Melrose, when Andrew Armstrong will be advising us how to research Buccleuch Farm rental records. These records of the Buccleuch Estates provide an excellent and little known source for family historians with an interest in the Scottish Borders, Dumfriesshire and parts of Midlothian.
Contrary to the widely held view that the rentals simply provide a list of names, Andrew will provide an insight into how much more can be found in the records and how they can help trace families in pre-census times, going back as far as the early 17th century.
I think this will be a fascinating talk. I've certainly found interesting information in these estate records that helped me when I wrote the Introduction to the Poor Law. I also found a letter from my 2 greats grandfather, John Munro, turning down an offer of employment as a joiner because the wage was insufficient. Instead, John became a joiner on the Mackintosh of Mackintosh’s estate who had offered 20% more money as well as other benefits and he remained there until he retired, having been promoted several times, finishing as estate manager. In other estates' records, I've found application letters for employment as a factor, receipts for wages, lists of duties to be performed, and wage bills.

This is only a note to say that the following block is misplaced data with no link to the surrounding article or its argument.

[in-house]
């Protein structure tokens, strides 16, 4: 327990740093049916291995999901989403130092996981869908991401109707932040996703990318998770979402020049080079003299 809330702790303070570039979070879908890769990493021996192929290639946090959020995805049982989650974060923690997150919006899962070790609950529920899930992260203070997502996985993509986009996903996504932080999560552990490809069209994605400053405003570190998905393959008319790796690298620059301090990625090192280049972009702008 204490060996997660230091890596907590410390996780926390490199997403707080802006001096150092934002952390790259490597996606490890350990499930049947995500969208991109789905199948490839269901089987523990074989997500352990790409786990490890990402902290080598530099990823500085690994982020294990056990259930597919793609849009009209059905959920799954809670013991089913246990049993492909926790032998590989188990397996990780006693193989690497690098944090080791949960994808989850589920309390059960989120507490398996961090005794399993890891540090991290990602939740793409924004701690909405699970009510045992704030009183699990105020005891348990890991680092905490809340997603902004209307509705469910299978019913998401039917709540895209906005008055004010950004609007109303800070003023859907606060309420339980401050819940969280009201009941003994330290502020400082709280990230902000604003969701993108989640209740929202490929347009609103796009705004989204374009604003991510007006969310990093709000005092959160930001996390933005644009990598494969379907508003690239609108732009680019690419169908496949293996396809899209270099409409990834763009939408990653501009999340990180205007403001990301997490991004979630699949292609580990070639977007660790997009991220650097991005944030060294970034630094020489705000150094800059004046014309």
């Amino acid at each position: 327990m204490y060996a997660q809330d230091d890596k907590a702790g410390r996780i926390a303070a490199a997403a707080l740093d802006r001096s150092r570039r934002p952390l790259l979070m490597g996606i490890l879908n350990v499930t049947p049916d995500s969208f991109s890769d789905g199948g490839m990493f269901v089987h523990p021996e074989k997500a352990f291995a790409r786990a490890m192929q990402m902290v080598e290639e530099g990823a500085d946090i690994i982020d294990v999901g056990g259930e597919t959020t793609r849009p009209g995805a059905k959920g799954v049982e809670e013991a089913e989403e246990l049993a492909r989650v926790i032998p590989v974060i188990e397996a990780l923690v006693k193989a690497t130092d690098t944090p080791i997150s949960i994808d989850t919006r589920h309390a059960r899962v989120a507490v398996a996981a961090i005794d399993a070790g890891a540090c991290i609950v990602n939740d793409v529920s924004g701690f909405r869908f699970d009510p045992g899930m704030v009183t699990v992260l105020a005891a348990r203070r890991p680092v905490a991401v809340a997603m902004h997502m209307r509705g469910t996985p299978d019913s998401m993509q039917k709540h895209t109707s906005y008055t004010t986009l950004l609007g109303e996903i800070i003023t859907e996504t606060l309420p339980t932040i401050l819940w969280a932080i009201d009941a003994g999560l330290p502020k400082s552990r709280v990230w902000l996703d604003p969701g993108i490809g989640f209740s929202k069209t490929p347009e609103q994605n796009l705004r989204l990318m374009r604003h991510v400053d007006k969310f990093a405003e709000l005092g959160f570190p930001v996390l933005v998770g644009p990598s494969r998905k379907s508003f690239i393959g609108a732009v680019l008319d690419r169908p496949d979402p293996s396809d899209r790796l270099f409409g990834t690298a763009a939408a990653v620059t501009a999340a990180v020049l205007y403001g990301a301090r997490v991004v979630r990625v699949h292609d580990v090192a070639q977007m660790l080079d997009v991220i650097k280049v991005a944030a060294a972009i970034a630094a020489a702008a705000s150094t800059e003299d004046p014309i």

If you need advice about any aspect of your family history, please do ask. As always, there’s a remote possibility that the speaker will need to be changed at the last minute.
As usual, the doors will open at 2.00pm and the talk starts at 2.30pm.
Admission is free and we’ll have usual sales tables and refreshments after the talk. I hope to see you there. Map.